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Not much of a Budget for startups?

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Budget 2022 Startups
// // Not much joy in Josh Frydenberg's 4th budget for the startup sector...

Amid the headlines of a 22c per litre tax cut for petrol and short-term cash payments for this, that and the other (… is there an election in the offing?) most startup experts agree that there was precious little in Tuesday’s federal budget for the emerging startup sector.

“Startups call for more government support”, screamed The Australia the day after, along with “Fintech fury, startup confusion over empty budget” from Innovation Australia, even describing the budge for startups as “grim”.

So was anything in it for startups…?

Not specifically, it would appear. There was a bit for small business.

Small businesses did receive an increased tax concession if they invest in “digital skills training and technology”, with every $100 spent earning a $120 tax deduction.

Startups are unlikely to pay corporate tax though, right?

A similar deduction is available for small businesses with annual revenues under $50M (ie most, if not all, startups) for spending on “digital assets”, up to a maximum of $100K spend.

Possibly the most relevant announcement was a touted simplification of the Employee Share Scheme (ESS), but the speech was very short on detail. Reduced disclosures is all, it would seem.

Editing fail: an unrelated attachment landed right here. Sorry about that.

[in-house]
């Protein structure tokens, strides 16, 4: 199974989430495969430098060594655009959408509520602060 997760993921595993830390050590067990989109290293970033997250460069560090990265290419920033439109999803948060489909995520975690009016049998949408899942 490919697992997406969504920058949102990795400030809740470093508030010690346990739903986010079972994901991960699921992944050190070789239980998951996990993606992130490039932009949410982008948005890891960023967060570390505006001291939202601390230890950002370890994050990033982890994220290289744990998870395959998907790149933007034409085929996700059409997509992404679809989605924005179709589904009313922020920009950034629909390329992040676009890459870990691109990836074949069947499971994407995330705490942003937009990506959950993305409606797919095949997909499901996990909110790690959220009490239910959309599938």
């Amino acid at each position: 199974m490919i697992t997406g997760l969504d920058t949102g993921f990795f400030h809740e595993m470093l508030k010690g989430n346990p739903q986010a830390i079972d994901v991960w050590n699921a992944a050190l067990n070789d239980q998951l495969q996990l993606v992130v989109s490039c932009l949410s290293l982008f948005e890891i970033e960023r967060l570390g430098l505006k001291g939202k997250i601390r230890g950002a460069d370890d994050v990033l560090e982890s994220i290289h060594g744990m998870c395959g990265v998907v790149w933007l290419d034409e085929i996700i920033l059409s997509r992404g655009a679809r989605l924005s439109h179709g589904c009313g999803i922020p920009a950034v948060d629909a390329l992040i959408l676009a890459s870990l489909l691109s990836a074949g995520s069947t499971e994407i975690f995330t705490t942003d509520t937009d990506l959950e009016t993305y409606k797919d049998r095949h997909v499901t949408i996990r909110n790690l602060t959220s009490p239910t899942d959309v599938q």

The Patent Box Scheme which applied to biotech and medtech startups has been extended to agtech and low emissions technology, which makes the effective tax rate 17% for eligible patents, rather than 25% to 30% or whatever the company would be paying. The scheme aims to encourage innovators to base their inventions in Australia, and gives them tax incentives to do so.

Perhaps no news is good news, as the R&D Tax Incentive (probably the largest funder of early stage innovative businesses in the country) is not being changed.

There was money for Cyber ($9.9B), $1.3B for space, $500M+ for uni research and $37M for CSIRO. Meanwhile, funding for the Clean Energy Finance Corporation and the Australian Renewable Energy is falling.

On a post on LinkedIn, former R&D expert at RSM and now CEO of Innovate Australia, Stephen Carroll noted:

Nothing to really complain or be excited about as far as I can tell for Australian innovation in the Budget tonight. Looks like a number good grant programs are continuing, no changes to R&D tax (YEAH!!!), and some minor enhancements to Patent Box.

I think this is the “winners” list: small business digital & training support, University Research Commercialisation, Modern Manufacturing, Clean Energy and Critical Minerals.

Stephen Carroll

Nothing for visas, nothing to attract tech talent or fresh capital to these shores. No new funds for the early-stage sector. No mention of connectivity. Where’s the long-term strategy?

Oh right. There’s an election. Of course.

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Startup News has been the home of West Australian startup news and events since 2013. We publish several news stories, interviews, tips and events relating to WA startups every week, with over 1,900 articles in our archives. We also produce the 'Startup West' podcast, and host the 'Hubs (Ecosystem)' database of WA startup programs, places and events.
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